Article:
Review: Batman #49
Now it’s up to Catwoman to rescue her one true love. It’s the Cat vs. the Clown in one exciting showdown that sets the stage for our giant anniversary issue-and the biggest union in comics!
If there’s two villains who have really defined Batman, to me it’s the Joker and Catwoman. The former is the mirror image in a way, the chaos to the order and the latter is a spin on Batman himself (depending on the version). And the two in their different ways vie for Batman’s affection. In the lead up to the wedding of Batman and Catwoman, writer Tom King has been diving into how the Joker has been handling it and it’s become clearer and clearer in his own twisted way the Joker loves the Bat and is jealous.
Batman #49 involves the fallout from the last issue with Batman knocked out it’s Catwoman to the rescue. And while you think this is a drag out fight, that aspect is quick and vicious as the two draw blood and begin to bleed out. Much of the comic is just Catwoman and the Joker talking as they both deal with their wounds. Those wounds are so severe neither are able to do much else. This is a talky one with an interesting back and forth between the two characters as they talk about their relationship with Batman as well as with other villains. It’s fascinating and eye opening in many ways giving us a good look at the two. This is a character study in every way and you could easily see this staged in some theater somewhere.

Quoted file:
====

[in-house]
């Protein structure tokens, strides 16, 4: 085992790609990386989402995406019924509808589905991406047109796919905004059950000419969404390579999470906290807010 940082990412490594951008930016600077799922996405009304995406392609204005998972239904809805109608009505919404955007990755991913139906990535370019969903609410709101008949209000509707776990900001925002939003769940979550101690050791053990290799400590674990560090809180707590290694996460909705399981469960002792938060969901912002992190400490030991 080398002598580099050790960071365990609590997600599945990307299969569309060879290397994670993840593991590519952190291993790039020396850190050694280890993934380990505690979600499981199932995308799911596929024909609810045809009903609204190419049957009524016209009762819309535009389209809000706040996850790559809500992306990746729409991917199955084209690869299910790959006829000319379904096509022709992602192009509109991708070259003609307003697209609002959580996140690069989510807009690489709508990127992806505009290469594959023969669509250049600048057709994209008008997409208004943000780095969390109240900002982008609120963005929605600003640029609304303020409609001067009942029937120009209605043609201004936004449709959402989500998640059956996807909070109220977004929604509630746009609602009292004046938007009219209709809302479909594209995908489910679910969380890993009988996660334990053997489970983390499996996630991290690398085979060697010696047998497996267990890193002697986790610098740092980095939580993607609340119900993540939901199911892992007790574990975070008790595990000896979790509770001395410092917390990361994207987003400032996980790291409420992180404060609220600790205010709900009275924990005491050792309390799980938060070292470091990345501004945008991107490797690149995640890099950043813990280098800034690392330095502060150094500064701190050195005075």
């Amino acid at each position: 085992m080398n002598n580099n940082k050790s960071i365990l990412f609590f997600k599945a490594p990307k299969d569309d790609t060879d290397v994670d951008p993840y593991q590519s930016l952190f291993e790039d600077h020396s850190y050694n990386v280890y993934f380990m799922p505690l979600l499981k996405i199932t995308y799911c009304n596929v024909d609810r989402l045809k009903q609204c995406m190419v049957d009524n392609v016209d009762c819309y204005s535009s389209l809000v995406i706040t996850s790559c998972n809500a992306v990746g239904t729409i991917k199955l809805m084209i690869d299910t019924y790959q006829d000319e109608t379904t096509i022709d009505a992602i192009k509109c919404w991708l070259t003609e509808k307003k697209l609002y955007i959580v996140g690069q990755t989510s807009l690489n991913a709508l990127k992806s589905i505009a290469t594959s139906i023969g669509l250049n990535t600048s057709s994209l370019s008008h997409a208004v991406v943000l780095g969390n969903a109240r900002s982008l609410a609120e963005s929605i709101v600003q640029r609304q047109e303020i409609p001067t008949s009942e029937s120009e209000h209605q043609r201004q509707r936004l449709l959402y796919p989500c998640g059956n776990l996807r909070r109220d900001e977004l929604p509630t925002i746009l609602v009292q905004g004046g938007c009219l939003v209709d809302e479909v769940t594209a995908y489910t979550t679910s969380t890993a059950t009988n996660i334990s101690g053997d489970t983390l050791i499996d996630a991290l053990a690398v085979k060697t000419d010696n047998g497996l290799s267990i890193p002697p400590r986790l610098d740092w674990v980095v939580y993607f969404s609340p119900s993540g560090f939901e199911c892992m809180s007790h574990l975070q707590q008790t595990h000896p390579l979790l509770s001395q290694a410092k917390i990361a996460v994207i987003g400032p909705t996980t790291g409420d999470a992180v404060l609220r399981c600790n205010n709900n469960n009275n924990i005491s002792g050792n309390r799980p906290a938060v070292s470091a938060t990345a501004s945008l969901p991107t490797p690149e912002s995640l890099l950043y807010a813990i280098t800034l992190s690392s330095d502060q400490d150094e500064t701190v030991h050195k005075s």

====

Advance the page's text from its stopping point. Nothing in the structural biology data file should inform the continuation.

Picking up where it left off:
King takes a dive into relationships here and it’s all fantastic. It gets you to think about the relationships of Batman and his rogues and what they mean to them and what role they’ve played in the Bat-verse. Here, we get two of his most intimate villains and much like Batman and Joker are opposite sides of a coin, Catwoman and the Joker are too in a way. What’s clear though is that in King’s version of Batman, the Joker needs Batman and he thinks Batman needs him. We get some motivation and we question some of his actions.
The art by Mikel Janin is solid. The story is really two individuals laying on the ground trying not to bleed to death. There’s not much more than that. Janin uses that to get us to focus on the minute details of the characters’ movements and the rubble surrounding them. Much like King’s work with Mitch Gerads, Janin uses the art to add a bit more to the delivery of dialogue. Again, you can envision this on a stage easily.
The issue is an interesting one that’ll get you to think about the relationship between the Joker and Batman and with its ending, it’ll be interesting to see the impact on both Batman and Catwoman. This is one I’ve been thinking about and the quality is solid. This isn’t a comic you pick up for the action, this is a character study of two of Batman’s greatest villains.
Story: Tom King Art: Mikel Janin
Story: 9.0 Art: 9.0 Overall: 9.0 Recommendation: Buy
DC Comics provided Graphic Policy with a FREE copy for review